Physical motivation for the timelike Geodesic Equation of a massive particle

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The most commom derivation I've seen of the geodesic equation of a massive particle is by the use of the Variational Principle. My problem is that i can't realize what the meaning of find a spacetime path (the geodesic) such that the proper time is extremized ( If the signature is (+,-,-,-) it should be a maximum as some textbooks say)

I understood that the action integral must be proportional to the line element $ds$ because we need that all the observers compute the same value of action to obtain the same equations of motion.

What I dont undertand is the physical meaning of finding  a maximim proper time instead a minimum, and what physical implications it leads to. If possible, make some analogy with flat Minkowski Spacetime instead a general curved Spacetime

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Deriving the geodesic equation via the variational approach, you look for a curve at which the action is stationary, you do not check whether the stationary curve is maximum, minimum, or no extremum. If it is a maximum with one sign convention of the metric, it is a minimum with the opposite sign convention. So the issue "maximum or minimum" is not fundamental, but convention.

Whether the action has to be proportional to ds (why not some scalar function of ds?) is a different issue. Sometimes one can see expressions for (d\tau)^2 = ... or the -(d\tau)^2 = ..., with \tau the proper time; this again is convention. As different textbooks use different conventions and make corresponding statements, this may be confusing and one has to make sure to about the convention used in each text.

By what argument can it be said that the equation of motion of  a massive particle can be obtained by finding a curve that renders the proper time between given endpoints stationary?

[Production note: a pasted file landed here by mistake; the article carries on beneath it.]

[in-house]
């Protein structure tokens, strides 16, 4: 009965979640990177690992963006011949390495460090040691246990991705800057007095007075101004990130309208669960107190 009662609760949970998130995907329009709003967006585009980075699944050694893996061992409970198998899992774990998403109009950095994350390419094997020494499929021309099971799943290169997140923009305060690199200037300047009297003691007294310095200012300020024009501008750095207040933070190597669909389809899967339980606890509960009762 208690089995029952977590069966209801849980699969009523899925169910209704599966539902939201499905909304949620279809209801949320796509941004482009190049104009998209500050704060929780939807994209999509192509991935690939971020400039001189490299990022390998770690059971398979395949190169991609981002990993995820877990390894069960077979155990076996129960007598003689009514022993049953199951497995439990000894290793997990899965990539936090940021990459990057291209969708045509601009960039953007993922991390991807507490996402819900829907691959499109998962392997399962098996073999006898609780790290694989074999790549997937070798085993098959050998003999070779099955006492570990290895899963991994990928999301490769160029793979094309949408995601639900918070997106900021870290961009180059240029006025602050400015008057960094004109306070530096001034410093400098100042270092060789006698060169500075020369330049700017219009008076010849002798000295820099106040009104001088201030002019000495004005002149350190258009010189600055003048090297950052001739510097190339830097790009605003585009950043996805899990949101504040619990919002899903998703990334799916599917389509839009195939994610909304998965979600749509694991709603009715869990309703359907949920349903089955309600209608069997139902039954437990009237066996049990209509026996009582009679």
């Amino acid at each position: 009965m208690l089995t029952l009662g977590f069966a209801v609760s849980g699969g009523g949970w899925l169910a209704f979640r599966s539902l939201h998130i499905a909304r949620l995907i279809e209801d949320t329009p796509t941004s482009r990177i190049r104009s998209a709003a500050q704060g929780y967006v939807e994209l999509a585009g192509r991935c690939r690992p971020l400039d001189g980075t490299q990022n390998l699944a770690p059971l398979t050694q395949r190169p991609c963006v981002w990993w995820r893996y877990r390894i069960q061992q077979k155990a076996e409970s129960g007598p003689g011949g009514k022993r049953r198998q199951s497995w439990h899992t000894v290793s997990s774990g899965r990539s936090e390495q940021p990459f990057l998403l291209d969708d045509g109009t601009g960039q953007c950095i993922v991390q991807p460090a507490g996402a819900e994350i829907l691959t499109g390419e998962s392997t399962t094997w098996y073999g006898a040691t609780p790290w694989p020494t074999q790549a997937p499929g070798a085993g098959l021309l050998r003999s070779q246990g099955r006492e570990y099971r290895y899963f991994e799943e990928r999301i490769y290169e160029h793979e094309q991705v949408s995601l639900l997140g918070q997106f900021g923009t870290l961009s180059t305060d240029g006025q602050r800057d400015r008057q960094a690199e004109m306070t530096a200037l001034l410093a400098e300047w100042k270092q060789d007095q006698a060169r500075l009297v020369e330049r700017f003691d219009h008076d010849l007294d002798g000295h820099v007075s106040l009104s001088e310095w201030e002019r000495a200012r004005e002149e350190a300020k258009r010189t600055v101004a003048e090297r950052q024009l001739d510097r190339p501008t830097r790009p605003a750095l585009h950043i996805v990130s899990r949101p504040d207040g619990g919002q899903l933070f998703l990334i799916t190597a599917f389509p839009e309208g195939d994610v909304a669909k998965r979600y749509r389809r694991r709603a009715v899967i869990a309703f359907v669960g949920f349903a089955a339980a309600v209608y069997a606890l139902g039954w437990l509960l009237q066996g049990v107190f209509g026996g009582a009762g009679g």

By what argument can it be said in classical Lagrangian mechanics that the equation of motion is obtained by finding a curve that renders the integral of T-V along the path stationary (in many cases, at least)? Because it turns out that the Euler-Lagrange equations for this variational problem yield the correct Newtonian equations of motion.

In general relativity, a particle only under the influence of gravity is force free, and, with U the 4-velocity, its equation of motion is \nabla_U U = 0, with \nabla_U the covariant derivative in direction U. This corresponds to the Newtonian "acceleration = 0" for a particle under no forces.

Writing \nabla_U U = 0 in components, with U^a = dx^a/d\tau, one obtains the component version of the geodesic equation (\nabla_U U = 0 is the component-free version). In a second step one can identify (or verify) the geodesic equation as the Euler-Lagrange equation of the Lagrangian L = g_{ab}(dx^a/d\tau)(dx^b/d\tau).

answered Feb 7, 2020 by anonymous

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